“Consider that you are always under the eye of Christ, the great captain of our salvation, who has enjoined us to watch thus, and pray that we enter not into temptation.”
—John Owen, Of Temptation: The Nature and Power of It

There was nothing special about these words as I read them this morning.  As long as I can remember, I’ve always known that God is everywhere present and watchful.  Theologians refer to this truth about God as his omnipresence.  God is not confined to one particular point in space; he surrounds us on all sides at all times.  David wrote, “You hem me in, behind and before” (Psalm 139:5).  We can in no way escape from the presence of God, who cannot be contained even by the heavens (1 Kings 8:27).

What struck me this morning is the gap between my confessional theology and my functional theology.  Confessional theology is what we assent to on an intellectual level.  It’s what we say we believe.  If you were to ask me, “Do you believe that God is sovereign over his Creation?” I would respond, “Absolutely!”  On the other hand, functional theology refers to our actions.  The way we think and act during the course of the day or the week flows from our functional theology—the worldview which governs our lives.  The gap between our confessional theology and our functional theology is often tremendous.  In my confessional theology, I am a strong proponent of God’s sovereignty; in my functional theology, I doubt that God knows what he’s doing, and I worry about being late to a meeting or how an event will turn out or what my future will look like.

When it comes to God’s omnipresence, the same problem appears.  I say that God is omnipresent…but the reality of his presence is not impressed on my heart throughout the day.  I tend to pigeonhole God into a devotional time and forget him the rest of the day.  Of course, there are some days where I commune with God continually, whispering short prayers as I go about my day, constantly acknowledging his goodness and my dependence on him.  However, I usually pass my time in a sort of functional atheism, focused on the tasks at hand or breathing in the narcotic of television or the Internet.  Of course, when I spend so much of my day indoors, in my office or my house, that just contributes to the problem.  It’s a lot easier to be an atheist when you’re cooped up in an office all day, hiding away from the glory of God (Psalm 19:1).  It’s easy to forget about him—even while working at a church!  It’s easy to become lazy, forgetting that you’re working for the Lord, failing to fix your eyes on Jesus at all times.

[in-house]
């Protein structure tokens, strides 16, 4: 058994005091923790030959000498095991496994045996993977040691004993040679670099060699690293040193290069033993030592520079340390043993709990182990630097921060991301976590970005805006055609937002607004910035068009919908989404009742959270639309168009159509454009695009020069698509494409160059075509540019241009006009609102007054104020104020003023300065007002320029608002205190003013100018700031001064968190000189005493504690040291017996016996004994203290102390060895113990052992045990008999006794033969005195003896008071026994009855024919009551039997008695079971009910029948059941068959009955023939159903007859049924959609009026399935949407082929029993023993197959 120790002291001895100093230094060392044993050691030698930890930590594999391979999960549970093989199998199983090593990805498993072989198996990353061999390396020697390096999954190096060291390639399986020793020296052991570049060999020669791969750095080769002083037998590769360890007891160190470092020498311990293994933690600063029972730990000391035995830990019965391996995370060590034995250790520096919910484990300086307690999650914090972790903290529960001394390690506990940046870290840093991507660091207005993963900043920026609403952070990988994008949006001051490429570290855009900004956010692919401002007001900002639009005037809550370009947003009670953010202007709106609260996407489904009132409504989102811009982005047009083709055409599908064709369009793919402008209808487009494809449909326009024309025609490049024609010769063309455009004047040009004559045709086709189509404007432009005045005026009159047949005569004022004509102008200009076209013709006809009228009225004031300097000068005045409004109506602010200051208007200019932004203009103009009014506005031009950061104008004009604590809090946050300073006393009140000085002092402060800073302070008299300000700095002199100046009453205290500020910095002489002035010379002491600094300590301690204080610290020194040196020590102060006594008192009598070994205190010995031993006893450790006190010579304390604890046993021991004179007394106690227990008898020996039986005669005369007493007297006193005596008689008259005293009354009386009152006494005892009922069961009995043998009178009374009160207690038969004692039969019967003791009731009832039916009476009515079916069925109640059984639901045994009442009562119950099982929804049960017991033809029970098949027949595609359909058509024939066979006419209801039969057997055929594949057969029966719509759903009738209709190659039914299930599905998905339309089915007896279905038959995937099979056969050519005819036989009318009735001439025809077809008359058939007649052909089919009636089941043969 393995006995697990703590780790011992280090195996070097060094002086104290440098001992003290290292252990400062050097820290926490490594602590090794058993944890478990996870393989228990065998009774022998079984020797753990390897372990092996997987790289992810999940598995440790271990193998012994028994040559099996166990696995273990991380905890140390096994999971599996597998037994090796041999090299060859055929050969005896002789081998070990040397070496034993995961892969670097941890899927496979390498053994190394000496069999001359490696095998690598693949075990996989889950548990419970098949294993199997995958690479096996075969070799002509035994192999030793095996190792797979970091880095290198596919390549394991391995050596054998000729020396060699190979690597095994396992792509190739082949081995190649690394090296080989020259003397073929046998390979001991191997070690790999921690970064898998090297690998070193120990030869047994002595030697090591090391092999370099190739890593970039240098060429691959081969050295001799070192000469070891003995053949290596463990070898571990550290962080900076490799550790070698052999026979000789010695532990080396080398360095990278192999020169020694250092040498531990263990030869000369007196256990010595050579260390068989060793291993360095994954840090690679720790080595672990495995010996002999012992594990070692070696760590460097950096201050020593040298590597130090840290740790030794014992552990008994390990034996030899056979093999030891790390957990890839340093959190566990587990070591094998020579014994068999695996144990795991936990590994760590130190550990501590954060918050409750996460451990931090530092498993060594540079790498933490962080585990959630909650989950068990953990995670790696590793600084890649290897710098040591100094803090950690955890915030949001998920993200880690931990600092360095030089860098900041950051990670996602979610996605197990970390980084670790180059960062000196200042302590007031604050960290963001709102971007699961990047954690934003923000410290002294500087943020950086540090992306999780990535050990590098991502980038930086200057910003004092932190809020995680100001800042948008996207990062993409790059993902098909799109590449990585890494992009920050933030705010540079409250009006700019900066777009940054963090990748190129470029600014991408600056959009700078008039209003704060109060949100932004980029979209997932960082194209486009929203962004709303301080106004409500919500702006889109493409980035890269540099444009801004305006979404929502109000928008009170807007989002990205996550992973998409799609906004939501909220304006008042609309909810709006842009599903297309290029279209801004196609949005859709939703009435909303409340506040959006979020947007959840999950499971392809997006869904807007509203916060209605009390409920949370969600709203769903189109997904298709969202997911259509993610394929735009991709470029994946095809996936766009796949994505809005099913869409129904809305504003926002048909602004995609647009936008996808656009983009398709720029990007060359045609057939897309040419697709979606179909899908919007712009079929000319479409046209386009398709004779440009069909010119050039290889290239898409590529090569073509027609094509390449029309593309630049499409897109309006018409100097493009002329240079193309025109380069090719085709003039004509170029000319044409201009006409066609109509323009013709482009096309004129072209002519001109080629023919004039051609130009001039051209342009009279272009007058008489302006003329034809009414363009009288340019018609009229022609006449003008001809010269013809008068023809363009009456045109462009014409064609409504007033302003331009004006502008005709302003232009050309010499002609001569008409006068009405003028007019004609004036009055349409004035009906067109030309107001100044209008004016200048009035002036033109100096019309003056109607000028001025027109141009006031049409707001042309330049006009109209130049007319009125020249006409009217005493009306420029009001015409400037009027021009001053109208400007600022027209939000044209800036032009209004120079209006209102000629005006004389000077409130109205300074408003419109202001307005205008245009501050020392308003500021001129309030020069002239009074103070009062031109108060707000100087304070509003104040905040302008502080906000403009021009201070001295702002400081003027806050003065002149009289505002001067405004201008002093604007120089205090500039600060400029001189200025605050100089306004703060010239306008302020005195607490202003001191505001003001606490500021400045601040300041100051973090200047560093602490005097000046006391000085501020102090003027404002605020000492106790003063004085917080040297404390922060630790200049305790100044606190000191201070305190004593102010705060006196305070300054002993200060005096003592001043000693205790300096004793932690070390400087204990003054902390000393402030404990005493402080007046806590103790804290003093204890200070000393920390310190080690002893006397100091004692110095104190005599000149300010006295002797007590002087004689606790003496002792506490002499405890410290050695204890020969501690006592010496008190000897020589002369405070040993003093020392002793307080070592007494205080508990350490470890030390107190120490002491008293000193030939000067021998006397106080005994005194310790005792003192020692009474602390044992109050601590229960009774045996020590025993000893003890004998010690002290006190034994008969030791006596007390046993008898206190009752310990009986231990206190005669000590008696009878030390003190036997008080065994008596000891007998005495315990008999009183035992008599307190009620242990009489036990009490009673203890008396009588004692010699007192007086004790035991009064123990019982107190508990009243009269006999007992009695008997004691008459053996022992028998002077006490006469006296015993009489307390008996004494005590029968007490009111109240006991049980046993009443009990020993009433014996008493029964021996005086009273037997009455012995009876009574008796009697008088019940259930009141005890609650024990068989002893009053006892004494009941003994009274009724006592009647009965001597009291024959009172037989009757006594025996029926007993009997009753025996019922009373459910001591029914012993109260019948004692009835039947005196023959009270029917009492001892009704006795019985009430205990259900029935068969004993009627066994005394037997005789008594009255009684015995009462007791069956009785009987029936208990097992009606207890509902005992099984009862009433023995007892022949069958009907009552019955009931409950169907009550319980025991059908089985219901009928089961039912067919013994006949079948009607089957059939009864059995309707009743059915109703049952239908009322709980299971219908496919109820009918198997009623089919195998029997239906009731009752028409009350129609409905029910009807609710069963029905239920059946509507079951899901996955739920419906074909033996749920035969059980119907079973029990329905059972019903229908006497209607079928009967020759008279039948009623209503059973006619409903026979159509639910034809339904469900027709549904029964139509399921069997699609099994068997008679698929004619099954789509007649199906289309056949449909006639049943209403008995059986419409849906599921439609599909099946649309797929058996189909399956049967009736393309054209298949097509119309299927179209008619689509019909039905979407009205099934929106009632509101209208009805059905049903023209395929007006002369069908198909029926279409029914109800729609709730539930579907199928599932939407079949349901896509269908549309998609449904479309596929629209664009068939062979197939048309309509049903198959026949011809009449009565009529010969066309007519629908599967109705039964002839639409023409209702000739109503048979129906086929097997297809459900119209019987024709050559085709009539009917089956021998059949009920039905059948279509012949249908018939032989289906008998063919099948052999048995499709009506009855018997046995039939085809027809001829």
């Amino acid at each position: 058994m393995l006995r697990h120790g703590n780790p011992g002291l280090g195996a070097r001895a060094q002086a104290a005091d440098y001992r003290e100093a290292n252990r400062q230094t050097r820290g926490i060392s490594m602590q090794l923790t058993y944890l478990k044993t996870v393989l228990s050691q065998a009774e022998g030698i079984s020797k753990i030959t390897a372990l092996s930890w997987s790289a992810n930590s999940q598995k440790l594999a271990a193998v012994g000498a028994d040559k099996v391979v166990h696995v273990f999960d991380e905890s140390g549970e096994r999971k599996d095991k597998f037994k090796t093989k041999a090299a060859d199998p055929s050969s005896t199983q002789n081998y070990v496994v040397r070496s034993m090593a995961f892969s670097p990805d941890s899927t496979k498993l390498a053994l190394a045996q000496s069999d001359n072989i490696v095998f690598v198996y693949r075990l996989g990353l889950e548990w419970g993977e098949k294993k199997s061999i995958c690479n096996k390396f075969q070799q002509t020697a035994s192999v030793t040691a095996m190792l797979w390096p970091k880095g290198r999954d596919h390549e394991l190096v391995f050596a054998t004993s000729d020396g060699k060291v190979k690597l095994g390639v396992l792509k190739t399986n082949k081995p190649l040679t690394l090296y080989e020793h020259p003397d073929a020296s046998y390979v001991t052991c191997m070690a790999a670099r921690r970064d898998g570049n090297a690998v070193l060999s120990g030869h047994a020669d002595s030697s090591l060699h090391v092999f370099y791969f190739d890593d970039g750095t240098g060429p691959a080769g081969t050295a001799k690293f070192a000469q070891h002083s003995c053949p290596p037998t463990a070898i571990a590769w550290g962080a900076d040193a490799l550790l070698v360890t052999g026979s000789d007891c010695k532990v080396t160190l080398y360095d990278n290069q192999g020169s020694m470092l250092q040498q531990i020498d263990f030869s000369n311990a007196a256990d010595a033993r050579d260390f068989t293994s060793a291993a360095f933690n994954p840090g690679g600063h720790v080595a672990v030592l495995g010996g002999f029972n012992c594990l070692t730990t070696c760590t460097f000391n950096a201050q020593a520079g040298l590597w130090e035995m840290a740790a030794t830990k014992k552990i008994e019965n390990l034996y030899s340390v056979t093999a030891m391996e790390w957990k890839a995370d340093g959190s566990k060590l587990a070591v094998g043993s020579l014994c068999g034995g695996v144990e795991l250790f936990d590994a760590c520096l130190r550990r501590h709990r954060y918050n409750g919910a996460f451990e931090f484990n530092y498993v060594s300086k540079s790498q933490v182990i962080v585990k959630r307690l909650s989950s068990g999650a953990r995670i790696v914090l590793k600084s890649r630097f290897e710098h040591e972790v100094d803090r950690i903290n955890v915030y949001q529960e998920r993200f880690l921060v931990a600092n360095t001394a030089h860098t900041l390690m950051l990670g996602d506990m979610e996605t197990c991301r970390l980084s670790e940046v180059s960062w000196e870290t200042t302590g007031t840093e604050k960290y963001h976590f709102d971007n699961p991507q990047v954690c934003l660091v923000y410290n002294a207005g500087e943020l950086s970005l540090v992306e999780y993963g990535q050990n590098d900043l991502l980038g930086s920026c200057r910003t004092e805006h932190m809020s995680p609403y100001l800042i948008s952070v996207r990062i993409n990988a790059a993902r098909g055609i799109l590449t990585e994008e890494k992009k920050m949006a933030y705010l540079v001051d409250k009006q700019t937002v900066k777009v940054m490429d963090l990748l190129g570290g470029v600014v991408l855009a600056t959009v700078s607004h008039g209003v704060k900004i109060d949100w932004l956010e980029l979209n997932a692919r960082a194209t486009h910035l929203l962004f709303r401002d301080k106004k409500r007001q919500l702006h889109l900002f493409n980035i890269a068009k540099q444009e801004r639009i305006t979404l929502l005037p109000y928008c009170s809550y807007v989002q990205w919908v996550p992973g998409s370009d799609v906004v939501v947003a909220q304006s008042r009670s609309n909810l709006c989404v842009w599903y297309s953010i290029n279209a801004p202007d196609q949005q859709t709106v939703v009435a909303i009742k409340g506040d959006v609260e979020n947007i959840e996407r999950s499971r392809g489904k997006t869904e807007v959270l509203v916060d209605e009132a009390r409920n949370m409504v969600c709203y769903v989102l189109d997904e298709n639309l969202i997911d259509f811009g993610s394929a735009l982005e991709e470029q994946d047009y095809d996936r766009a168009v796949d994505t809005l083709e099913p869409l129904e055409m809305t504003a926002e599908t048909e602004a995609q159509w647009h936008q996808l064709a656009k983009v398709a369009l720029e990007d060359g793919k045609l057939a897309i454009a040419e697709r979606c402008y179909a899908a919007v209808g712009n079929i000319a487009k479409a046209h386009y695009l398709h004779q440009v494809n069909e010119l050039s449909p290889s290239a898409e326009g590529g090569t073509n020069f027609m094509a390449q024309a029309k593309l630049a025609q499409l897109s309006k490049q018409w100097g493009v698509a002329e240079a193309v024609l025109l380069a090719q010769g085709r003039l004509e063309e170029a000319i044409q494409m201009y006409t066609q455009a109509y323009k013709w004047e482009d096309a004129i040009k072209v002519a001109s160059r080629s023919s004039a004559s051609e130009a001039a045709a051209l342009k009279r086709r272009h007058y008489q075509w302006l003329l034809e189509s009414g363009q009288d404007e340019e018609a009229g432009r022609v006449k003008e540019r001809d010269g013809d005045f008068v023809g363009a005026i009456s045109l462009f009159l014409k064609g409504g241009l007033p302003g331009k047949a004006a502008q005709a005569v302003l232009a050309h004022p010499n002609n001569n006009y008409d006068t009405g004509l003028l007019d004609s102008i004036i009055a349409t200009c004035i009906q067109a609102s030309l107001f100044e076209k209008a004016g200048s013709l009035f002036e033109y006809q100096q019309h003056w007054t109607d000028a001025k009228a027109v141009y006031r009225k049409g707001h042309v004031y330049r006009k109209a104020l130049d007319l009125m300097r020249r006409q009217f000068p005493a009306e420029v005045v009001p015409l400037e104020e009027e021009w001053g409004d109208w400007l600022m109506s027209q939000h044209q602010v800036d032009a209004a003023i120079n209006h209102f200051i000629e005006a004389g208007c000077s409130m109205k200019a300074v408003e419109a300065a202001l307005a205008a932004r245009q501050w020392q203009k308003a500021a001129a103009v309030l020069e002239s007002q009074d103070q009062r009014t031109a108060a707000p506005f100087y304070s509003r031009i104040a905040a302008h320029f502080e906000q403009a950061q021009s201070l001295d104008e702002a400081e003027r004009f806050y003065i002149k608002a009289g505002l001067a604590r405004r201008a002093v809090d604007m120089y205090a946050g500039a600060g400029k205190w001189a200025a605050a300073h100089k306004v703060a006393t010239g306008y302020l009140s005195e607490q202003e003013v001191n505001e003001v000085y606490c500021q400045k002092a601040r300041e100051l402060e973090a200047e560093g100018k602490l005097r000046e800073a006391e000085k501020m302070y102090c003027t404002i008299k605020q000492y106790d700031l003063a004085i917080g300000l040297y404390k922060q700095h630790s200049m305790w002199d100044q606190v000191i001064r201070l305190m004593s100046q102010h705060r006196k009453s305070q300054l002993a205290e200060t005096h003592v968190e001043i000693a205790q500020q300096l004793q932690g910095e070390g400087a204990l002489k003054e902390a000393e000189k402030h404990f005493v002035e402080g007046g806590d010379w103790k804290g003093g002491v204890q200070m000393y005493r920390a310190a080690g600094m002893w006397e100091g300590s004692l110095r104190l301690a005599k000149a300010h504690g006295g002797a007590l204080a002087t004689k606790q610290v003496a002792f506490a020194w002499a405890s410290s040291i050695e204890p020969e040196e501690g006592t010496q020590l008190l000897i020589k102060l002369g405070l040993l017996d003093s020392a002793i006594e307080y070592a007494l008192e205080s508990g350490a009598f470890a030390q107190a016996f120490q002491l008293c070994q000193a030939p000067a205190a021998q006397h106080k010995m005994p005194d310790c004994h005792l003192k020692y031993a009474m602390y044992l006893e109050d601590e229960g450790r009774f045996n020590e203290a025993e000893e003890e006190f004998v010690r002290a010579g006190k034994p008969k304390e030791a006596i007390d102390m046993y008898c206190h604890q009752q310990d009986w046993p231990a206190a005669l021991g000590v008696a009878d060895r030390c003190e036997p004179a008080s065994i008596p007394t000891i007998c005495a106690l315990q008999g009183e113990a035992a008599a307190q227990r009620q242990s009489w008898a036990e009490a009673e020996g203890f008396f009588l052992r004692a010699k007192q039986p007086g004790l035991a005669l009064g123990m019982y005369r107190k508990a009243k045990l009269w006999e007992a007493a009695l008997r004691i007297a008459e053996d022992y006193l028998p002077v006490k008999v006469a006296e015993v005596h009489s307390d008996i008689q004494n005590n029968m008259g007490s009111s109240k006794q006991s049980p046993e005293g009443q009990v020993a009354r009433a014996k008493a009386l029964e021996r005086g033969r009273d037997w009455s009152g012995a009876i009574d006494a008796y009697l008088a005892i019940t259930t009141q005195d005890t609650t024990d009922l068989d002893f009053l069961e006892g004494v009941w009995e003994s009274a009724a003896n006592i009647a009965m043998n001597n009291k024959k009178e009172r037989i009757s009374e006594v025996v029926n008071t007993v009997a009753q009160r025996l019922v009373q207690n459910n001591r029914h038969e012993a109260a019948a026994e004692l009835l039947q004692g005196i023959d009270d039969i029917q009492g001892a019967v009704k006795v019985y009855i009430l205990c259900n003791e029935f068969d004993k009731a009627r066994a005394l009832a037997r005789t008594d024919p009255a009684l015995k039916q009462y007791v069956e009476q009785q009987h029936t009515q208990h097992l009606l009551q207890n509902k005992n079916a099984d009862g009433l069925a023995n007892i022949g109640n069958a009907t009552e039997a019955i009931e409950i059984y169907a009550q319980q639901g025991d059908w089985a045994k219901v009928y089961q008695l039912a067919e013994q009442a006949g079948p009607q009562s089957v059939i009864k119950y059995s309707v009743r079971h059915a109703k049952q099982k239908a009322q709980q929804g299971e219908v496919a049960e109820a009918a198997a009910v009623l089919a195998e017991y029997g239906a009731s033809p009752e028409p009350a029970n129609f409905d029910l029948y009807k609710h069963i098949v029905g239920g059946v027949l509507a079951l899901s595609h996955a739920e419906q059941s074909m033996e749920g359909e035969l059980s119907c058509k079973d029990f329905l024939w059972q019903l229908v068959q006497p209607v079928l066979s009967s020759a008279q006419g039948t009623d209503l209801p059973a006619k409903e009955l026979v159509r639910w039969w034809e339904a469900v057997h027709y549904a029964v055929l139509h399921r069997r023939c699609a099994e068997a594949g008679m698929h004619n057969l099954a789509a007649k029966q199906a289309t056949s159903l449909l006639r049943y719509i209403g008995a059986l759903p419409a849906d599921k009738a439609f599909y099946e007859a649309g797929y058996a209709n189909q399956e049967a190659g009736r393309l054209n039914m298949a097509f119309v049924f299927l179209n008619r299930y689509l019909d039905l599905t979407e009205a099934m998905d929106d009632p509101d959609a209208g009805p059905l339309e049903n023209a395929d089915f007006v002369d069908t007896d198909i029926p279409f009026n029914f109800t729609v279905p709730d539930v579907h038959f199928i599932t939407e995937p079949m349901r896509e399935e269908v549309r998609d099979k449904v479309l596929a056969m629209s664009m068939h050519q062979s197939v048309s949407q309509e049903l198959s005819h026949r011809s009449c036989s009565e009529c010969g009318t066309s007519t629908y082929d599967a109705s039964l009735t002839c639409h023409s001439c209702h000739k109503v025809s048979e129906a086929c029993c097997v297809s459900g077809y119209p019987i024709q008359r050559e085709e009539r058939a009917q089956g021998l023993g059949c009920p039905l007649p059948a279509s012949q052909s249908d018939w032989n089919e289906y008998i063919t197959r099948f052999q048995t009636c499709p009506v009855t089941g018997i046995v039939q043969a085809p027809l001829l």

If we as believers better understood God as omnipresent, this knowledge would protect us from temptation as those under his watchful eye.  It would encourage us because we cannot flee from the One who loves us and blesses us.  As for unbelievers, a knowledge of God’s omnipresence necessarily drives them to the cross, because a God of inescapable judgment and wrath is not one from whom you can flee.

Now, this battle is not unique to me.  Like the man of Mark 9:24, you and I cry out to Jesus, “I believe; help my unbelief!” Our culture is deluged in silent screams against the omnipresence of God, in which his existence is denied—or more often, ignored or pushed harmlessly to the side.  We go along with this so easily; we’re hardwired to think this way from the moment we are conceived.  Satan is all to happy to ally himself with our own flesh in treachery against the Almighty.

So how do we gain ground against these enemies?  I suppose we need to meditate on this doctrine.  Here are three passages of scripture where we can start:

  • Psalm 139
  • Jeremiah 23:23-24
  • 1 Kings 8:27

Another good way is to pray and meditate on scripture throughout the day, not just at one set time.  We need to be reminded all day long that God is present, rather than tuck him into a corner of our workweek.  We need to talk about him with other believers as often as possible, even in casual settings, getting over our ridiculous fear of marveling together over the One in whom our souls delight.